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Spinning an Arabic tale...

Kushal Arora, Executive Chef at New Delhi's Crowne Plaza Surya takes SANGEETA BAROOAH PISHAROTY in search of ingredients for Arabic dishes.

Photo: V.Sudershan.

Hunting for the right catch... Kushal Arora, Executive Chef of Crowne Plaza Surya at INA market.

CUISINE OBVIOUSLY mirrors a culture. Something which a community has been sticking to for centuries. And that is why we think of a certain dish when it comes to a particular community or country. A Bengali who doesn't chomp on to macher jhol, an Assamese who abhors khaar, a South Indian repulsed by dahi sadam and a sardarji not keen on butter chicken is seriously an odd ball. Similarly, Italian food is pizza and pasta first, Chinese means noodles, Indonesian has to be Nasi Goreng and Thai means an option of green and red curries.

And Arabic cuisine? If you suitably put this question to the Executive Chef at Crowne Plaza Surya in New Delhi, Kushal Arora, he presents his specialisation in a word, "Hommus." A puree of chick peas, Tahini sauce with a dash of lemon juice, he serves it to his guests at the hotel's restaurant-cum-discotheque Royal Mirage and to the banquet diners with Pita, an Arabic bread which can be used as a spoon to scoop Hommus.

"I have spent a good part of my career in the Middle East like Egypt, Bahrain and Baghdad, etc which sparked my fascination for Arabic food. After joining Crowne Plaza three years back, I had to add a chunk of Arabic dishes into the menu," the Executive Chef says. Introducing the dishes, he insists, is not a hard task as all ingredients required in Arabic cuisine are easily available in Delhi's markets.

Local purchases

"We don't import anything. All is locally procured specially from INA market," he informs. Taking a monthly round of it last Tuesday, he hops around the vegetable and fruit vends and other shops there selling imported sauces, Arabic salad dressings, vinegars, pastes, canned olives, syrups, olive oils etc.

"I also go to Azadpur mandi once a month. But you get the usual desi vegetables there. INA market, though expensive than Azadpur, gives me all the vegetables and fruits used in Arabic cuisine. Also, the quality of things at INA is any day better than that of Azadpur," he talks from experience. Artichokes, red radish, leeks, egg plants, broad beans, zucchinni, celery, dandalion, baby carrots, iceberg lettuce, okra besides other vegetables, the chef says, are mostly used in Arabic dishes which the hotel suppliers procure from INA market.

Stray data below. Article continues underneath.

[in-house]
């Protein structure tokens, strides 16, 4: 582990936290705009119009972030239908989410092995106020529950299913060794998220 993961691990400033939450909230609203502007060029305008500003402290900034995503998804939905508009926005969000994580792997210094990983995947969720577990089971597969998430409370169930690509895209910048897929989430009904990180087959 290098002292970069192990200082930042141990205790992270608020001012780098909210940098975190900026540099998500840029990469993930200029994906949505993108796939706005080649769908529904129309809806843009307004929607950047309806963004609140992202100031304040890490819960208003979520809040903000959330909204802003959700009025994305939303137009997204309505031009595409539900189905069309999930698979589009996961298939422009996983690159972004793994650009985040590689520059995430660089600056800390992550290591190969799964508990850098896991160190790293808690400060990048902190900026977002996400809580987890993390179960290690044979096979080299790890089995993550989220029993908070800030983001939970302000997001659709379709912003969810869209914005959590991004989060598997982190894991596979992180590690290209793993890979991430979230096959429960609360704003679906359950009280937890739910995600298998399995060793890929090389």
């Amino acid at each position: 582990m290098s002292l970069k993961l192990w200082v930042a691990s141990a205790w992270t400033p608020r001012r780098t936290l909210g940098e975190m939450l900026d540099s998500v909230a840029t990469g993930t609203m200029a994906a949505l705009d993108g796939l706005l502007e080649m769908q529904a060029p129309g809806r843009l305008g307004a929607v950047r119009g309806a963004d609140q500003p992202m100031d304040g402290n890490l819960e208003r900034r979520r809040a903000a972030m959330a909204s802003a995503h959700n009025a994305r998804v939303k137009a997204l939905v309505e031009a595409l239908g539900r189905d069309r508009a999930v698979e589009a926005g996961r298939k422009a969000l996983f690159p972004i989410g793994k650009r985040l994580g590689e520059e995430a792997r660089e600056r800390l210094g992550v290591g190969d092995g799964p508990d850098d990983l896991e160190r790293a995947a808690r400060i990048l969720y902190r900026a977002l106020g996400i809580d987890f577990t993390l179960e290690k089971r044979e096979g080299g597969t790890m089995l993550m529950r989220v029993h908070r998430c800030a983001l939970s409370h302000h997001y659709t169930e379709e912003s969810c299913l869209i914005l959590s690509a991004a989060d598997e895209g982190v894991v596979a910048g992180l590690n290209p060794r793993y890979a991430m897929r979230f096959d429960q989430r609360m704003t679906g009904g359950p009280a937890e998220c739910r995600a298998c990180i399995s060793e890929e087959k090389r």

"I come here to check the prices and also the quality of it. Every morning, when the supplier comes with the items to the hotel, I check each box before allowing it to the store. So, a bit of background information helps," he gives you an idea about behind-the-curtain scene of a big hotel's inventory.

The herbs mostly used, he says, are coriander, mint, dill and parsley though bay leaf, basil, chives, cress, thyme and sage are not out of bounds to bring that Arabic flavour.

"The primary ingredients of Arabic cuisine are olive oil and garlic. INA market has a good variety of imported olive oils," he comments. Also, whole olives are used in Arabic food in green, black and cracked variety.

One stop market

And, when it comes to lentils, he names chick peas, red kidney beans, black-eyed beans and Haricut beans as frequently brought into play in an Arabian kitchen. All easily available, again at INA market. "Unlike at Azadpur, INA shops also have good quality apricots, figs, cherries, dates, tangerines, quinces etc which are often used for Arabic desserts," he says. The nuts widely used are chestnuts, hazelnuts, pistachio, walnuts, pine nuts and even coconut.

The chef offers dishes like Baklava, Fattoush, Tabbouleh, Pita, Baba Ghanoush and Kabsa.

"For Tabbouleh salad, we need big parsleys to give that distinct flavour along with mint. Or Baba Ghanoush, we need good-sized eggplants to char-grill. To make Tahini paste, the quality of garlic and olive oil has to be good. The one-stop market for all these is INA market," the chef repeats the importance of the marketplace for his dishes. Meat cuts, he says, come from Old Delhi and fish, are sourced from the Orissa coast.

With all the ingredients internally available and Chef Kushal to make them Arabic, all is expected of you, he adds, is a good appetite.

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